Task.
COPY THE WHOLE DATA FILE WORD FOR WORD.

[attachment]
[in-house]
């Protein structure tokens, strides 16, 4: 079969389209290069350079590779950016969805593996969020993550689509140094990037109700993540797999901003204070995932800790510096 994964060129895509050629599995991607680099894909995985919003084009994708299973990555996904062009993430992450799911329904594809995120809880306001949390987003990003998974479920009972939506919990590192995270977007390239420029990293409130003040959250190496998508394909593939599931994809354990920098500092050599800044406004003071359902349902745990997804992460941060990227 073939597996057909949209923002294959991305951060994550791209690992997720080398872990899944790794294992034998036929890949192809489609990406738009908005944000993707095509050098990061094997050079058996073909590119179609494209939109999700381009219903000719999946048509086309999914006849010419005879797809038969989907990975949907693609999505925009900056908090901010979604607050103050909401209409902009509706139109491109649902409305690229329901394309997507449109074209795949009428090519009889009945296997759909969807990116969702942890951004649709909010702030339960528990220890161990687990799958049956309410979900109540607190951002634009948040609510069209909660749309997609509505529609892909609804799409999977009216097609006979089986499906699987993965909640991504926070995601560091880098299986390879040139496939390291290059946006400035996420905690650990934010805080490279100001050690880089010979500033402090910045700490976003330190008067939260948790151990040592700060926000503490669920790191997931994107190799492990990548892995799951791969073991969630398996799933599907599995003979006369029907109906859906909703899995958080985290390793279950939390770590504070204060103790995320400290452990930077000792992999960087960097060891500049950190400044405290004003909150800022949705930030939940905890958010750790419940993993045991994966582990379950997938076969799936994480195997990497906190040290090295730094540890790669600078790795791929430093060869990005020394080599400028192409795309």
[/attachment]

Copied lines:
[in-house]
């Protein structure tokens, strides 16, 4: 079969389209290069350079590779950016969805593996969020993550689509140094990037109700993540797999901003204070995932800790510096 994964060129895509050629599995991607680099894909995985919003084009994708299973990555996904062009993430992450799911329904594809995120809880306001949390987003990003998974479920009972939506919990590192995270977007390239420029990293409130003040959250190496998508394909593939599931994809354990920098500092050599800044406004003071359902349902745990997804992460941060990227 073939597996057909949209923002294959991305951060994550791209690992997720080398872990899944790794294992034998036929890949192809489609990406738009908005944000993707095509050098990061094997050079058996073909590119179609494209939109999700381009219903000719999946048509086309999914006849010419005879797809038969989907990975949907693609999505925009900056908090901010979604607050103050909401209409902009509706139109491109649902409305690229329901394309997507449109074209795949009428090519009889009945296997759909969807990116969702942890951004649709909010702030339960528990220890161990687990799958049956309410979900109540607190951002634009948040609510069209909660749309997609509505529609892909609804799409999977009216097609006979089986499906699987993965909640991504926070995601560091880098299986390879040139496939390291290059946006400035996420905690650990934010805080490279100001050690880089010979500033402090910045700490976003330190008067939260948790151990040592700060926000503490669920790191997931994107190799492990990548892995799951791969073991969630398996799933599907599995003979006369029907109906859906909703899995958080985290390793279950939390770590504070204060103790995320400290452990930077000792992999960087960097060891500049950190400044405290004003909150800022949705930030939940905890958010750790419940993993045991994966582990379950997938076969799936994480195997990497906190040290090295730094540890790669600078790795791929430093060869990005020394080599400028192409795309």